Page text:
I don’t know if this honestly bugs people. No, I know it does. But it’s hard to get a good read on something like this. My general question is: How far does a character’s relationship perception have to fail before one gives up? Or alternatively, how many characters and series did it take you to really get annoyed? While I was watching Ore no Kanojo to Osananajimi ga Shurabasugiru, Natsukawa asks Kidou, “Do you know if there’s anyone Chiwa likes?” and even tries to reaffirm that he doesn’t. The obvious and boring response from any male character is being oblivious to the advances of the girl in question. He follows up with much confidence: “No way.”
How much anime do I have to watch with this uninspired reaction? It would have been different if I couldn’t anticipate the exact wording, with even the exact Japanese and the intonation, but Kudou Eita miserably fails. Is it really that difficult to detect love? Perhaps one needs to put forth effort to have their love radar properly working. In Kudou’s case, I say that his anti-love stance is flimsy, but was enough for him to fall into his own mental trap. Because he firmly plants himself as anti-love, he believes that no one loves him either. (Or he’s just dumb, according and convenient to plot.) There’s going to be an episode explaining his anti-love parade. For sure. I just hope I haven’t fallen into my own mental trap of “maybe it’s a worthwhile reason”.
It really almost ends up in a loop of dumb logic. Main character is asked if anyone likes him. An obvious love interested has been shown previously, and the MC waves his hand in dismissal. If the MC does know, it’s not true and it was delusional. If the MC does know, and it is true, the girl is mistaken in her target. But being mistaken is the crux, and thus she slowly comes to love him. I have personally not seen a case of the MC being asked “Do you know if anyone likes you?” and seriously considers if any girls may have taken a fancy towards him, and thus spits out evidence: “Oh, wait. Now that I think about it…”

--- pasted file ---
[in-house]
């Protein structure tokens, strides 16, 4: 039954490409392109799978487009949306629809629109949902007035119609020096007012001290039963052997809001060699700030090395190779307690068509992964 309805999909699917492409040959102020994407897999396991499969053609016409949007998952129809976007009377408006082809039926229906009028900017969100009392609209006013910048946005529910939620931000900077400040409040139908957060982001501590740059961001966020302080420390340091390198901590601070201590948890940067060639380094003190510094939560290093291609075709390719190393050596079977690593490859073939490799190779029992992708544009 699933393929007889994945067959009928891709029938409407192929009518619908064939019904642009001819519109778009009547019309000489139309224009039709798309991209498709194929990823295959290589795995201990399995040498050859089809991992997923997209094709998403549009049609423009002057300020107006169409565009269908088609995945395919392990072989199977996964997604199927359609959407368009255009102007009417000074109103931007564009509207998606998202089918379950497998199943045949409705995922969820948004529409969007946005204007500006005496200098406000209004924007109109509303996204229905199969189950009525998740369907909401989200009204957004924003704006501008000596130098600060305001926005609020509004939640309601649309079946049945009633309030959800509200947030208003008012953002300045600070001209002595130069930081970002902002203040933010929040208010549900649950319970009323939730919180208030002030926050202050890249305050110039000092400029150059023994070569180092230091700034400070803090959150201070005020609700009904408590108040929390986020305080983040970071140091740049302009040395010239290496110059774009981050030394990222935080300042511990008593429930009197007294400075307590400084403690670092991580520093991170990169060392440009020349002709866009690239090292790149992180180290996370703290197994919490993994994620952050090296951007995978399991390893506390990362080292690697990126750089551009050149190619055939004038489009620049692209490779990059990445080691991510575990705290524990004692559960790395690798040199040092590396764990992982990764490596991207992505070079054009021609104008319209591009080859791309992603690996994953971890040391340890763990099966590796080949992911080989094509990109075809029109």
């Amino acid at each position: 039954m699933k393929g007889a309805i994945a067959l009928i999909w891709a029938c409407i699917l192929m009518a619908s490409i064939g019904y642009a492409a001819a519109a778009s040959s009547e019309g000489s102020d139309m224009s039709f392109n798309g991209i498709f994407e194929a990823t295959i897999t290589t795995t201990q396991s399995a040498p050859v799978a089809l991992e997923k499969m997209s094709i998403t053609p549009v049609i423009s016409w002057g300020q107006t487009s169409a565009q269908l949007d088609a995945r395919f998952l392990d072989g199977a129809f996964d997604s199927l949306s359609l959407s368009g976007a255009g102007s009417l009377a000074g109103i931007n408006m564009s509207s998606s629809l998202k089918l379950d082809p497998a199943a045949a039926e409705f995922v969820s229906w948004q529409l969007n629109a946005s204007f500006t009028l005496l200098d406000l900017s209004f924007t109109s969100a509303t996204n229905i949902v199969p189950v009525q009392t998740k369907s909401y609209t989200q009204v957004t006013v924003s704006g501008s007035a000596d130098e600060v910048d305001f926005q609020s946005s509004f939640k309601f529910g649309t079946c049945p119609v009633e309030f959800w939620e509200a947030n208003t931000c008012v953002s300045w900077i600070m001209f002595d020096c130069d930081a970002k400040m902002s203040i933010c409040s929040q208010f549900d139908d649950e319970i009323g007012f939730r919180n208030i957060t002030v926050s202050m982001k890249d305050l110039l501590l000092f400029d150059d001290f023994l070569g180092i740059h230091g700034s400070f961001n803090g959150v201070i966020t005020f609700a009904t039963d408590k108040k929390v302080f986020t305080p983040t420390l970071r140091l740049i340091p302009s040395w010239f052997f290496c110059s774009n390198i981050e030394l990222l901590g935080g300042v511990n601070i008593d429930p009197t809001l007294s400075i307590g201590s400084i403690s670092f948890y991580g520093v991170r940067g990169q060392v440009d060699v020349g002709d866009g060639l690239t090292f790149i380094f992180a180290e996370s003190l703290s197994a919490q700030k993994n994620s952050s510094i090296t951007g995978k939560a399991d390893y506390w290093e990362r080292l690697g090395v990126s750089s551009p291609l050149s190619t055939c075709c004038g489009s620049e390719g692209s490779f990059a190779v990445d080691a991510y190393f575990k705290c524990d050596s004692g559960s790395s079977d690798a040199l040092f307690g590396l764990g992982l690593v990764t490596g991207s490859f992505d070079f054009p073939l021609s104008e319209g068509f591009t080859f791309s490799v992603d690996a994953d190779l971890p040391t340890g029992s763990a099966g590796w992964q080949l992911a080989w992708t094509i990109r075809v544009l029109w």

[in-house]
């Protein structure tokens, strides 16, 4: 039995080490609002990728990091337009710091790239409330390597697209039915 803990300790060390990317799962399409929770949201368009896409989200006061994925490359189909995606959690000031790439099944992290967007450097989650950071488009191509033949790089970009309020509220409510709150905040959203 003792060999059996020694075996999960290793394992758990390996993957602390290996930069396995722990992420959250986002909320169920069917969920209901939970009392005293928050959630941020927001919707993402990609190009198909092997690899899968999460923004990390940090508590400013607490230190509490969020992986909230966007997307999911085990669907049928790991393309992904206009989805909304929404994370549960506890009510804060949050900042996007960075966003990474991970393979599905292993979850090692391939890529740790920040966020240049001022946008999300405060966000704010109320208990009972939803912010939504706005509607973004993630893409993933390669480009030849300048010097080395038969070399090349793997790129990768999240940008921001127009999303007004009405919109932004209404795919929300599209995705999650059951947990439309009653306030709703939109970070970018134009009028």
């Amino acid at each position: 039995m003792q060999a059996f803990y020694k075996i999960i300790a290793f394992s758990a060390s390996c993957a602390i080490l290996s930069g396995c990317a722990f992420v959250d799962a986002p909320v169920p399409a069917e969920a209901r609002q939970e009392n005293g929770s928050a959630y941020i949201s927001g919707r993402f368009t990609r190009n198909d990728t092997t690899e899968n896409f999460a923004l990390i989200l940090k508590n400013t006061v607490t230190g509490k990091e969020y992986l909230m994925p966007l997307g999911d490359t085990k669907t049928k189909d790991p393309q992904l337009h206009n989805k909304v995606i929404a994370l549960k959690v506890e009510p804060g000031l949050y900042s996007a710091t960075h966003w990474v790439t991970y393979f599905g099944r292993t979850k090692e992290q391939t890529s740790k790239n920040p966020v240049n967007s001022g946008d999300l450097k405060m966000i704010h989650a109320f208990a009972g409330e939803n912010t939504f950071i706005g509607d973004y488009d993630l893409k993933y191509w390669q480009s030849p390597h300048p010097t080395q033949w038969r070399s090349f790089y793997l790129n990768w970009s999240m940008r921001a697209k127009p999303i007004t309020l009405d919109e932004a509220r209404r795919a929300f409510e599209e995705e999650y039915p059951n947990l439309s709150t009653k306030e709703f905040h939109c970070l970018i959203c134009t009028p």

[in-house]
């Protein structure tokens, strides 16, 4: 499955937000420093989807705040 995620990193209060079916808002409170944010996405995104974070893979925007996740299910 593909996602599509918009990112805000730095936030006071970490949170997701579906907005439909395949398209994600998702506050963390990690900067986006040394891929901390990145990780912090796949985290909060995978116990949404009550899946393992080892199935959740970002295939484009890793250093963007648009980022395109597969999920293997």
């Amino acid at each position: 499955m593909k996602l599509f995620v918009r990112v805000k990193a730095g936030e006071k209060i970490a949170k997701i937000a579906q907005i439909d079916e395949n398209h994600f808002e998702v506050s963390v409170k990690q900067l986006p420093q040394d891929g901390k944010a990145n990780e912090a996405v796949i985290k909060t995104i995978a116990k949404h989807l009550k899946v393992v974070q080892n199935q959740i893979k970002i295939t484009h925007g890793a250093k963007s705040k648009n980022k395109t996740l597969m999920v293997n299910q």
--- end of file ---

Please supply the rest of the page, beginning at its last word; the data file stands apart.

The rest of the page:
But then what will be the next line?
“No! No way, she couldn’t love me. That’s impossible. I secretly love her too! But will she love me back?” No, she doesn’t jerkwad. She’s gonna abuse you and take advantage of you.
Toradora circumvents this relatively cleanly, but I still remember there being some residual annoyance. It’s smart enough that the initial love setup follows through until the first confession AND afterwards, which is where the show really picks up. Taiga quite quickly confesses to Kitamura. But yeah, there was also that huge factor of how many episodes were left. You don’t really expect the series to end after they shove a love confession in the third episode and finish it right there. The love motivations behind all the characters in Toradora are not flimsy as other series’ characters. You see the different kinds, from each one, and how they mesh and interact into what is essentially the Love Trainwreck of Youth. It shows the flaws of love at a young age. Not the flaws of poorly written love from a young author. Maybe the fact that the intended demographic that should be enjoying this show fully is not what I currently am. Or am I using the word demographic in poor thought, and that I’m just getting angry, older and jaded like everyone else?
There’s so many possible variations that OreShura could-have-should-have done. I don’t care if the MC doesn’t know that someone already loves him. At least write him better lines.
I guess this show was finally the one to get up in my grill. Just how dumb to love do these male leads have to be? The “subtle” hints that girls leave are in your field of vision, dammit. Ugh. And don’t get me started on that Sakamaki Izayoi from the new show Mondaijitachi ga Isekai Kara Kuru Sou Desu yo. That 2-bit punk better lose in some way or else I’m gonna drop that show faster than my Lann can kill a giant polar bear.
.. But Yukari Tamura is in OreShura. I must continue to watch. :V